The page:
Land Rover Burghley Horse Trials, 3rd – 6th September, 2015

Words by:
Carole Pendle
Featured in:
April 2015

Carole Pendle talks to talented young rider Gina Ruck, who despite setbacks and injury is as determined as ever to compete at this year’s Land Rover Burghley Horse Trials.
Competing at the Land Rover Burghley Horse Trials has been a lifetime ambition for young Lincolnshire rider Gina Ruck. However, having reached her goal and qualified for the 2014 event, things did not go according to plan.

For Gina 2014 had been her most successful eventing season to date. She had racked up a series of top ten placings with her horse Rehy Too, culminating in a fourth place at Yorkshire’s Bramham International Horse Trials and subsequently qualifying for what is broadly acknowledged to be the sport’s toughest challenge, the Land Rover Burghley Horse Trials.

Gina said: “It’s my local event and I remember going there as a spectator from an early age. It’s the ultimate test and riding at Burghley is something I’ve always aspired to do.”

Despite being a first timer, Gina got off to a flying start. In the initial dressage phase she rode what she describes as “the best test we’ve ever done,” leaving her amongst the top twenty riders.

As Gina started out over Burghley’s notoriously tough cross country fences, things looked promising. “Rehy Too felt amazing, he was jumping brilliantly and we were having a great time,” she said. But in an instant her dreams were shattered. At a relatively straight forward fence, The Picnic Table, Rehy Too slipped on landing, falling awkwardly and crushing Gina. Fortunately the horse was unscathed, but Gina was injured and taken to hospital with a broken ankle.

Gina said: “I knew I’d hurt myself straight away. In fact, I’ve been incredibly lucky to date, as it was the first time I’d ever broken a bone. And I hope it’ll be the last!”

Gina’s indomitable spirit shone through; within hours she was in plaster, on crutches and back at Burghley to cheer on her fellow competitors. Rather than put her off, the experience has left her hungrier than ever for competition success.

She said: “It’s the big events that make you want to do it. Getting to the top and being the best. Now that I’ve ridden at 4* level I know it’s within my grasp and I can’t wait to get back to Burghley in 2015.”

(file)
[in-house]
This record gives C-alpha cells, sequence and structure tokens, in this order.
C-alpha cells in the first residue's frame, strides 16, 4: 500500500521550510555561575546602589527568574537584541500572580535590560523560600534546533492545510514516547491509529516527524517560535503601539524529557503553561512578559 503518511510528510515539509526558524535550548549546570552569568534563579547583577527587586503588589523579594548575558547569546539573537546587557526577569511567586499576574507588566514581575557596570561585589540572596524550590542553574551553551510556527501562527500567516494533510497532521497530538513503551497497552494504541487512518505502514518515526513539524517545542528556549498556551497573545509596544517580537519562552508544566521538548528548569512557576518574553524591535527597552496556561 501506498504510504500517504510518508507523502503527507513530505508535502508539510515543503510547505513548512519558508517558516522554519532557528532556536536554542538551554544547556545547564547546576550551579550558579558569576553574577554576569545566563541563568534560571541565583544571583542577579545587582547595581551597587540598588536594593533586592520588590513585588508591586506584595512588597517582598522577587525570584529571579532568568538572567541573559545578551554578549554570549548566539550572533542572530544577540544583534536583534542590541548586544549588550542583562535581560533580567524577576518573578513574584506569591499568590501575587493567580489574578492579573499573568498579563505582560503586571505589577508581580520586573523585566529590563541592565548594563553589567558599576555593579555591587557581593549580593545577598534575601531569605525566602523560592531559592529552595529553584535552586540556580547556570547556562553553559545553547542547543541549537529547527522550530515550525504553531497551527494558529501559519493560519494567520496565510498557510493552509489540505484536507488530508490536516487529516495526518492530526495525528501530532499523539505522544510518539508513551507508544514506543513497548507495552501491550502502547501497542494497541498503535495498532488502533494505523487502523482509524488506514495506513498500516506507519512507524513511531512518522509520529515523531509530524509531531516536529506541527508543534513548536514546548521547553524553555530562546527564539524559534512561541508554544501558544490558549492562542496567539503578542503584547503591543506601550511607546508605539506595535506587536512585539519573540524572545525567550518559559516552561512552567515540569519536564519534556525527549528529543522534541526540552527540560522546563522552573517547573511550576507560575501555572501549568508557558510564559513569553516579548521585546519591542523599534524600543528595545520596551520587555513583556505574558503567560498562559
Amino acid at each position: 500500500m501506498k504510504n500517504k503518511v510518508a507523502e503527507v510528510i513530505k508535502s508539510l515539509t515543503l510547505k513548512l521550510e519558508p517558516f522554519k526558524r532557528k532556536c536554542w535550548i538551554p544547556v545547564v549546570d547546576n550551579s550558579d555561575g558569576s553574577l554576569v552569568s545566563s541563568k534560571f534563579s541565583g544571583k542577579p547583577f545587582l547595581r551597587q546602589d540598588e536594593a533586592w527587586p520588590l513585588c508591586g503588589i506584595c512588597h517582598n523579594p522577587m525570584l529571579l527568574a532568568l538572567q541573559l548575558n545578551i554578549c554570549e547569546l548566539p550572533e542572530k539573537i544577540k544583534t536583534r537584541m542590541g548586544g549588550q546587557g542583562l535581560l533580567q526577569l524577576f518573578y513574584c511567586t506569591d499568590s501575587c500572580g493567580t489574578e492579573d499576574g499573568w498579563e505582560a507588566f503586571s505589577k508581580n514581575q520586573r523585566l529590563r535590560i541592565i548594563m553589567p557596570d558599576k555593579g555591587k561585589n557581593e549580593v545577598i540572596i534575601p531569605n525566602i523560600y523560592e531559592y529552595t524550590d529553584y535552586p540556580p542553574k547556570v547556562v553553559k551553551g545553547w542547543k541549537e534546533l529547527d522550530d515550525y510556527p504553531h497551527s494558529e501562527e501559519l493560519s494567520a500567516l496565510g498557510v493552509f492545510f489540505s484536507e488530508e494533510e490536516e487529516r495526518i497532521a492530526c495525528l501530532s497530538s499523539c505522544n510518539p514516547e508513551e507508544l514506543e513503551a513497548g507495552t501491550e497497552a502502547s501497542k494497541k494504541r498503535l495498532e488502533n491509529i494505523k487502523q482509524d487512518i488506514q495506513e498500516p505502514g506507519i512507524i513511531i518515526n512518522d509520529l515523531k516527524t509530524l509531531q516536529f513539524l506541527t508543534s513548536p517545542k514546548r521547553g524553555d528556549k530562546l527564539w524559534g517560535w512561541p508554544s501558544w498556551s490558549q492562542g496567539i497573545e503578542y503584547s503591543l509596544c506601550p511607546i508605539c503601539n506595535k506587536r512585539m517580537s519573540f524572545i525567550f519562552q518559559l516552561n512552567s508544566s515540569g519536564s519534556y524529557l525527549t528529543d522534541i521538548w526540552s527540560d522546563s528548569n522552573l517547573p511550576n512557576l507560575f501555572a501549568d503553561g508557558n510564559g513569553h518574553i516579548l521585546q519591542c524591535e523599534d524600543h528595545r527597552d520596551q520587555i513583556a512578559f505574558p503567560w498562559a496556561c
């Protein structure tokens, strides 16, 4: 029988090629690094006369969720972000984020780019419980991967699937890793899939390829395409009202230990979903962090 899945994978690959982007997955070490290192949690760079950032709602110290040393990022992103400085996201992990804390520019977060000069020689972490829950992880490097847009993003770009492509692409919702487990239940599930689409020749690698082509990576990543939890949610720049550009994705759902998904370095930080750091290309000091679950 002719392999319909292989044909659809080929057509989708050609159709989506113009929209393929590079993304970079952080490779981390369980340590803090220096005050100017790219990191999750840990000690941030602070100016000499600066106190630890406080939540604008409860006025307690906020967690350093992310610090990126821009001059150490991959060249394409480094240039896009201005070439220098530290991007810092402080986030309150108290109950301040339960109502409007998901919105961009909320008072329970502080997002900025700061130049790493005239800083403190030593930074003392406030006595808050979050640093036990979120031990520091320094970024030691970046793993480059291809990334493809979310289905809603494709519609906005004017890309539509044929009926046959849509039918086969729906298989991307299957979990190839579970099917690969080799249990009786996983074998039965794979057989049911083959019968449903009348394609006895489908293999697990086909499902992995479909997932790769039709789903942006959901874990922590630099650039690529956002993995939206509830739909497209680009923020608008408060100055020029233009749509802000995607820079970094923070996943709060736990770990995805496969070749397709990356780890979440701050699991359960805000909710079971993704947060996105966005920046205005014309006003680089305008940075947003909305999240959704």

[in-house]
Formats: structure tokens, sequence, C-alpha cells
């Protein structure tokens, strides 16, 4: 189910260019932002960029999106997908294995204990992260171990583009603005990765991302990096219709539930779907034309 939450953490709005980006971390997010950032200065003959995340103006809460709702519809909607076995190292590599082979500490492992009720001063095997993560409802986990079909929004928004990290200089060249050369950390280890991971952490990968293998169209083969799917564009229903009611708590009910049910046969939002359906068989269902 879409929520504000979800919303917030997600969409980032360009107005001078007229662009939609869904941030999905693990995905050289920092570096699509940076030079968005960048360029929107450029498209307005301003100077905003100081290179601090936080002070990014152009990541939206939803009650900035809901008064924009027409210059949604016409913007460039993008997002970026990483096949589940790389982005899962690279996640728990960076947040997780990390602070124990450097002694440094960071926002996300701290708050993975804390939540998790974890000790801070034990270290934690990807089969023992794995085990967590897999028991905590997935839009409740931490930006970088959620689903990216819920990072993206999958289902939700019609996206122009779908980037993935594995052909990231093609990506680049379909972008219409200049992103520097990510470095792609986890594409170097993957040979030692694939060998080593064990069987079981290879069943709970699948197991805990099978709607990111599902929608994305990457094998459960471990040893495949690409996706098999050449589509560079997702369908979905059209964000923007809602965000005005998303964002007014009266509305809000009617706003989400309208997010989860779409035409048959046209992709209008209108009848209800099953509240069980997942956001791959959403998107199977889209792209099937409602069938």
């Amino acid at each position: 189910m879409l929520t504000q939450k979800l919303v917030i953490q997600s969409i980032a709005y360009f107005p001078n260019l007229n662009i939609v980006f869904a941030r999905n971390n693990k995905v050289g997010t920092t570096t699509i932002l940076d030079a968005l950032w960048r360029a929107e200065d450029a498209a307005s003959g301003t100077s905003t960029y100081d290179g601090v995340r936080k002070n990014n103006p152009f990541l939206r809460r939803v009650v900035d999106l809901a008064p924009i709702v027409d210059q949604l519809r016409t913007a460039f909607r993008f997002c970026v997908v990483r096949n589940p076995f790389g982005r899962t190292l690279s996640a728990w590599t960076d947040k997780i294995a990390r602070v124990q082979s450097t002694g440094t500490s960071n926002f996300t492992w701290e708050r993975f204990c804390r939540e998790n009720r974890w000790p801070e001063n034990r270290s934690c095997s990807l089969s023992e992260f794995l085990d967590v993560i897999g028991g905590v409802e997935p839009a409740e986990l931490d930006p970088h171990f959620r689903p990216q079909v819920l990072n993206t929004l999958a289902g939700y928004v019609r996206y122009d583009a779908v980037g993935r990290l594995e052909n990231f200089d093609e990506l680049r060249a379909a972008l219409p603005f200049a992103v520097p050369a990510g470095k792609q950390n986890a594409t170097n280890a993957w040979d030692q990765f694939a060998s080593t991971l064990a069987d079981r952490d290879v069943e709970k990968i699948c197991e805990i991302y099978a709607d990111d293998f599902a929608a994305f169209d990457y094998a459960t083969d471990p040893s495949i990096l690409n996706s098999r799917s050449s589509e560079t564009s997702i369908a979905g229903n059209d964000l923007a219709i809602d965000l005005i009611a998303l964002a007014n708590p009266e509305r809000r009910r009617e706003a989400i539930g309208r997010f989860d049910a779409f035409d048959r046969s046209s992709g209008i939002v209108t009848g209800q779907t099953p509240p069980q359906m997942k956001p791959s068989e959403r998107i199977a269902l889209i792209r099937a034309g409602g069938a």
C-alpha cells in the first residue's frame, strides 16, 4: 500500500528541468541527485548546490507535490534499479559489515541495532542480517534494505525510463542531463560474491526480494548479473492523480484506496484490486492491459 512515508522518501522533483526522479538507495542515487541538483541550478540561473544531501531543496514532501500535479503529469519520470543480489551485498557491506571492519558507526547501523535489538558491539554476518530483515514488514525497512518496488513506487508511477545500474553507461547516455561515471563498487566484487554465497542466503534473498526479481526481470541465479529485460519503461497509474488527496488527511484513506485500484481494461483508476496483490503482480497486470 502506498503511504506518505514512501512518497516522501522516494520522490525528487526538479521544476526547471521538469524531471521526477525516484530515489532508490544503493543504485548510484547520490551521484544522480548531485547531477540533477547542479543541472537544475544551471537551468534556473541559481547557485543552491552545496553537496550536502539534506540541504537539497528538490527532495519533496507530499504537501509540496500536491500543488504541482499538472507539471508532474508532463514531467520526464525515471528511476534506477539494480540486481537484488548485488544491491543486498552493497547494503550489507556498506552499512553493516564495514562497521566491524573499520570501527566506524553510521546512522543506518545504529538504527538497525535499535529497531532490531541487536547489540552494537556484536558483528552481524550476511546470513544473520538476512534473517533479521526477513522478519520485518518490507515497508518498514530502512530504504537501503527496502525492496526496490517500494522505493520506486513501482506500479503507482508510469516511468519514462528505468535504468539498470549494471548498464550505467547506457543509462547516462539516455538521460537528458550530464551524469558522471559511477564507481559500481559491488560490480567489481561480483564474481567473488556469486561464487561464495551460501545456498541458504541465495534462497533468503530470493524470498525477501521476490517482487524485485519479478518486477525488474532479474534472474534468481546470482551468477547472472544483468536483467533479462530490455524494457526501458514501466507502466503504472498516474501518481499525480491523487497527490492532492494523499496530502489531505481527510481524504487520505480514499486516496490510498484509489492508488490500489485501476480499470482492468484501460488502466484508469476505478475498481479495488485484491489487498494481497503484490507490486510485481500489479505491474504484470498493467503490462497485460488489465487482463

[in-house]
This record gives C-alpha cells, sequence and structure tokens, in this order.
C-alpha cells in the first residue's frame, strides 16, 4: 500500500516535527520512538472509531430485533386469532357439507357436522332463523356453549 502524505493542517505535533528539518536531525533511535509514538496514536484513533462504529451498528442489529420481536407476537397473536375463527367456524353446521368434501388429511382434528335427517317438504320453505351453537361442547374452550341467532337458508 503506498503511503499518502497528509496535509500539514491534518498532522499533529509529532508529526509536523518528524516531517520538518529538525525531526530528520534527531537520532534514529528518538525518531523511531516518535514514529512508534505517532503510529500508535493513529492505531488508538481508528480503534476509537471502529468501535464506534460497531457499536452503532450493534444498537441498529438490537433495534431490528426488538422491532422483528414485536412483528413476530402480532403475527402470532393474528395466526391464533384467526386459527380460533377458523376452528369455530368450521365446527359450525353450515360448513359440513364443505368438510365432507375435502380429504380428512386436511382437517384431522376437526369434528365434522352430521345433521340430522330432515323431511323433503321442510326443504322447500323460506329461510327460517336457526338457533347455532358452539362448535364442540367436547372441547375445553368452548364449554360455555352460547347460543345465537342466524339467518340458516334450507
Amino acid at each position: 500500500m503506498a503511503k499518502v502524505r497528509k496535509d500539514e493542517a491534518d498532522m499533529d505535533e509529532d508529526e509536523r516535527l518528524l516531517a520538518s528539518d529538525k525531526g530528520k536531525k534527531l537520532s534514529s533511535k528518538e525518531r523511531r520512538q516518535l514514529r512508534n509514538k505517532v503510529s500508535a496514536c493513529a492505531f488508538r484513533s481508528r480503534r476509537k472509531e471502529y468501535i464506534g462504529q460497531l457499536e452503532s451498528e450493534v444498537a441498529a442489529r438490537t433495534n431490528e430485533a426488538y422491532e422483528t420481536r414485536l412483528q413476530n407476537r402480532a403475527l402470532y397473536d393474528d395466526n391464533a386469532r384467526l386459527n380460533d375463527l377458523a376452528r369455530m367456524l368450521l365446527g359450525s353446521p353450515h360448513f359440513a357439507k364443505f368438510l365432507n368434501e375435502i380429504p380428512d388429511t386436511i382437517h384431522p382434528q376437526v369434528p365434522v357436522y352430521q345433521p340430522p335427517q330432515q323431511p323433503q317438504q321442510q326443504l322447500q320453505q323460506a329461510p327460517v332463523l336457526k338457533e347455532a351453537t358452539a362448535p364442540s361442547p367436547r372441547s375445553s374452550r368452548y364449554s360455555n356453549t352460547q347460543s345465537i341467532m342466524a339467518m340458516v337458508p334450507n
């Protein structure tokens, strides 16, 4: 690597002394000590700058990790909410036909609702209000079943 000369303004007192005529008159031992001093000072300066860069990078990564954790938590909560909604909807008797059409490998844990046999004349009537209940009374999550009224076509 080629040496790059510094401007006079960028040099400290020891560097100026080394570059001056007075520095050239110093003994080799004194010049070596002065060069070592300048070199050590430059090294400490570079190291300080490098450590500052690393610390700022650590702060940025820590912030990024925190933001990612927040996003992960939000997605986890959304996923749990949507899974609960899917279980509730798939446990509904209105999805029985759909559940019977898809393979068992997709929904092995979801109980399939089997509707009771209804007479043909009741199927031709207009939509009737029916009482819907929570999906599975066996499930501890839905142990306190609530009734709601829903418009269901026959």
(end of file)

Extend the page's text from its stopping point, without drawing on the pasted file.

At just twenty-two years old, Gina is an old head on young shoulders, perhaps the result of competing at elite level from a very young age. She has represented Great Britain at both Pony and Young Rider level, winning a team gold medal in the 2007 European Championships aged just fourteen.

A pupil at Lincoln Minster School, Gina completed her A levels before beginning her career as a professional event rider in earnest. Her family have always been supportive of her ambition and helped her purchase an equestrian base in Tealby outside Market Rasen two years ago. However, the harsh realities of funding an eventing career are always there and in order to finance competing and ongoing improvements to her yard, Gina takes in liveries, teaches and sells some of her promising young horses. “It’s tough and I’d rather keep them” she explained, “but this year I want to build an outdoor arena and put a roof on my horse walker and selling some of my talented young stock will help me do that.”

Sponsorship is also an important part of the mix and Gina has the support of a range of equestrian brands including Bailey’s Horse Feed, Verdo Bedding and Devoucoux Saddles. She’s also on the lookout for new owners, hoping her rapid trajectory within the sport and track record of training young horses through the levels will attract some new equine horse power to her stable.

In fact, Gina is exceptional in that she has produced all her horses from scratch. When asked why she’s taken this challenging and time consuming route rather than buying established horses to compete she says, “I always remember former Burghley winner Judy Bradwell saying that it’s better to make your own horses than buy someone else’s training and problems. She’s right, I think you have a better bond with a horse you’ve trained yourself and a greater degree of trust.”

At such a young age, Gina is juggling a lot and has quickly grasped that getting to the top of her chosen profession isn’t just about talent. However with her combination of determination, ambition and talent, Gina is certainly one to watch.

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